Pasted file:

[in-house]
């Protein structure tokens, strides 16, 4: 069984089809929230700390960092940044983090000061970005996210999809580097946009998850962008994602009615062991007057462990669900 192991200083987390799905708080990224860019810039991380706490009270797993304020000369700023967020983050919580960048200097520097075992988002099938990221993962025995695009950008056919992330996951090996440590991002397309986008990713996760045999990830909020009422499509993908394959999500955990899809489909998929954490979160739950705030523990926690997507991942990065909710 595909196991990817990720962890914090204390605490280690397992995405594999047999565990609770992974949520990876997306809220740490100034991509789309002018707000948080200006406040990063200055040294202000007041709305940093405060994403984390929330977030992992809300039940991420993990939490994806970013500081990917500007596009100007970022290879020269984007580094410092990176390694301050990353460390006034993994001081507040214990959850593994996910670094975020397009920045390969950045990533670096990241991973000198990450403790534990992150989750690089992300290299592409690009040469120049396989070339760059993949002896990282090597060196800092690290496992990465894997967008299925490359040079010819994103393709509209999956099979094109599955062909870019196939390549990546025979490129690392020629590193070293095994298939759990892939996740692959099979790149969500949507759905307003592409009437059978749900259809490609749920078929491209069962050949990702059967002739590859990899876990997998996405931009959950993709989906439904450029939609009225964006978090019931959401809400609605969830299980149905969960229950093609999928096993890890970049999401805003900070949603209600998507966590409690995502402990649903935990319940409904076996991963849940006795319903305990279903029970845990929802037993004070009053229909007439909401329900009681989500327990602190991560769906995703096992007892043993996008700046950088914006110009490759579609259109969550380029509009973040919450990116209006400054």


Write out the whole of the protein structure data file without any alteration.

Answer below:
[in-house]
């Protein structure tokens, strides 16, 4: 069984089809929230700390960092940044983090000061970005996210999809580097946009998850962008994602009615062991007057462990669900 192991200083987390799905708080990224860019810039991380706490009270797993304020000369700023967020983050919580960048200097520097075992988002099938990221993962025995695009950008056919992330996951090996440590991002397309986008990713996760045999990830909020009422499509993908394959999500955990899809489909998929954490979160739950705030523990926690997507991942990065909710 595909196991990817990720962890914090204390605490280690397992995405594999047999565990609770992974949520990876997306809220740490100034991509789309002018707000948080200006406040990063200055040294202000007041709305940093405060994403984390929330977030992992809300039940991420993990939490994806970013500081990917500007596009100007970022290879020269984007580094410092990176390694301050990353460390006034993994001081507040214990959850593994996910670094975020397009920045390969950045990533670096990241991973000198990450403790534990992150989750690089992300290299592409690009040469120049396989070339760059993949002896990282090597060196800092690290496992990465894997967008299925490359040079010819994103393709509209999956099979094109599955062909870019196939390549990546025979490129690392020629590193070293095994298939759990892939996740692959099979790149969500949507759905307003592409009437059978749900259809490609749920078929491209069962050949990702059967002739590859990899876990997998996405931009959950993709989906439904450029939609009225964006978090019931959401809400609605969830299980149905969960229950093609999928096993890890970049999401805003900070949603209600998507966590409690995502402990649903935990319940409904076996991963849940006795319903305990279903029970845990929802037993004070009053229909007439909401329900009681989500327990602190991560769906995703096992007892043993996008700046950088914006110009490759579609259109969550380029509009973040919450990116209006400054």